Opinion & Essays
- Apr, 1999 Issue #57
WILDERNESS AS HEALER
By: Rob Cooley, Ph.D
Catherine Freer Wilderness Therapy Expeditions
It is not surprising that modern man has found wilderness such a source of solace, spiritual contact, and healing. It
is our cradle and childhood. It has shaped us into the beings we are, as surely as our early years have shaped our personalities.
Returning to it, we feel ourselves re-attaching to our roots, our natural state of being; “going home” to a situation where our essential
emotions, behaviors, needs, and spiritual strivings make far more sense than they can in our urban worlds.
Troubled adolescents living outdoors in small groups led by mature young adults, experience something very close to
the lives of adolescents throughout our pre-agricultural history. Once they have gotten past feeling deprived of their urban comforts
and a little afraid of the unknown dangers of the wild, they settle into a sense of secureness, an archetypal “rightness.” From there,
they can reach to explore what the new/ancient world of wilderness has to offer them: access to the essential meanings of human life.
It is revealed both by the natural world and by their inner lives. It gives a foundation on which to examine how their personal lives
and values fit with the underlying structures of humanness. Probably all of us who are reasonably reflective experience some of this
when we spend a week or more living simply in the wilderness. But the impact of wilderness is far more powerful for adolescents who
are experiencing substantial difficulties constructing personal identities and finding meaning while navigating their passage into
For the wilderness setting to have maximum benefit, several factors are necessary. The young people must feel, on the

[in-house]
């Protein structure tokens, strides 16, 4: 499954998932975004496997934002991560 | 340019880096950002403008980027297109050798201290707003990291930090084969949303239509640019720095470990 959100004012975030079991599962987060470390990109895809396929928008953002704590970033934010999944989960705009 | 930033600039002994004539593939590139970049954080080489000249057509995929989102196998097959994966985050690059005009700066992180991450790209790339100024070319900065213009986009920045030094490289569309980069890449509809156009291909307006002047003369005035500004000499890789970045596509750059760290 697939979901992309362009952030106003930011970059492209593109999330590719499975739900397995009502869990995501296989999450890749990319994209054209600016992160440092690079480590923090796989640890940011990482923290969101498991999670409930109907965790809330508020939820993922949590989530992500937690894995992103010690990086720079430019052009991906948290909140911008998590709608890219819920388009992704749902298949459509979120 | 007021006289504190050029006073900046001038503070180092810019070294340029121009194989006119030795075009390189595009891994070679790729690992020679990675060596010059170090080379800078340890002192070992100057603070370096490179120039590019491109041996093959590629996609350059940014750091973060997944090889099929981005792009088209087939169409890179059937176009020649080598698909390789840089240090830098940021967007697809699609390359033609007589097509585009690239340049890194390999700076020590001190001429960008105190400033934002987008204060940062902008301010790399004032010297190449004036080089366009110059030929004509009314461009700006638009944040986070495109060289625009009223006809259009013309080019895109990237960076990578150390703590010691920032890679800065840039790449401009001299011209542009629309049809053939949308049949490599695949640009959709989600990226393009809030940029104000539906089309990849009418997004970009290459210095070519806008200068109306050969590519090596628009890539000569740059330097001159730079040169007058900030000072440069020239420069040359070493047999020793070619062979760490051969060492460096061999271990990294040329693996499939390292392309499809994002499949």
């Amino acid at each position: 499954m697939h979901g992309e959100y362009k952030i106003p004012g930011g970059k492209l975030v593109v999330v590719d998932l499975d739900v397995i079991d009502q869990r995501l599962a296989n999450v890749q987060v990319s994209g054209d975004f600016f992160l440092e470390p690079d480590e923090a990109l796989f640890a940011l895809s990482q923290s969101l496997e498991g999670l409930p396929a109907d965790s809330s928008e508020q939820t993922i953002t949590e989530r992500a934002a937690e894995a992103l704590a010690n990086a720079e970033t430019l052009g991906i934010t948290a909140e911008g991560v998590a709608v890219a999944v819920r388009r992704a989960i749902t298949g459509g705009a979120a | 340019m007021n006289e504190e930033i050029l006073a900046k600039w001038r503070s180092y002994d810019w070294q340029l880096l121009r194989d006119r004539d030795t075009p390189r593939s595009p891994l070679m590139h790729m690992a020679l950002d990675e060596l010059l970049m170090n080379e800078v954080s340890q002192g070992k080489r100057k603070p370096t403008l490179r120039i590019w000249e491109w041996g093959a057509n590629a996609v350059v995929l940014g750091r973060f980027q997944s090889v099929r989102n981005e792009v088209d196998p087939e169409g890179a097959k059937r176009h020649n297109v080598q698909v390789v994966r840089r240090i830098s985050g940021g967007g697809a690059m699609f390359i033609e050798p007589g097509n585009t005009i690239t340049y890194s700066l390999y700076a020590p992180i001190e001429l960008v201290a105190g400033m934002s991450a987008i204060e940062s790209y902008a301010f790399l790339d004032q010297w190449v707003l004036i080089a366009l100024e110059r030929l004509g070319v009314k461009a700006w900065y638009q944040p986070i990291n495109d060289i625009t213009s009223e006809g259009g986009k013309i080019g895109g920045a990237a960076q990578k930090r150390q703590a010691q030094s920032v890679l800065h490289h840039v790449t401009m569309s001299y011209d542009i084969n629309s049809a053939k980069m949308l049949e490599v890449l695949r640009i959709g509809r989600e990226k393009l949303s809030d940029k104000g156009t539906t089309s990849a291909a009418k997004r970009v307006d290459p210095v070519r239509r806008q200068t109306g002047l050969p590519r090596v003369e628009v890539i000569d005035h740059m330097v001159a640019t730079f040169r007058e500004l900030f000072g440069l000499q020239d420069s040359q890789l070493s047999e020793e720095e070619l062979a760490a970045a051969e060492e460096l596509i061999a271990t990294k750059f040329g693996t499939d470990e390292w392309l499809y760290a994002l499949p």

one hand, challenged and somewhat at risk, as any band of young hunting or gathering apprentices over the last few million years of
history would have felt. On the other hand, they must feel secure within this setting: they need to feel supported and confident that
they are being taught how to manage it competently. Unless they feel comfortable, the specific wilderness magic will not work.
If the experience is only an endurance contest or is felt as significantly punishing and depriving, they may learn some
useful behaviors (which they could do in a traditional hospital in- patient setting) but they cannot relax into this Homecoming and
cannot reach their roots or discover their spiritual nature and capacities. If the experience is too easy, however, similar to a summer
camp episode, they may learn some camping and social skills and some natural history, but they will not pop out of their suburban
behaviors and assumptions to experience the deeper realities offered them by the wilderness.
The youngsters must also feel confidence in their adult leaders. The leaders need to communicate wisdom in the ways
of woods and of young humans, be firmly in control of the situation, warmly nurturing, and dedicated to the well-being and good teaching
of their young charges.
But beyond the human safety and environmental familiarity “secure” does not mean “safe,” exactly, for life in the wilderness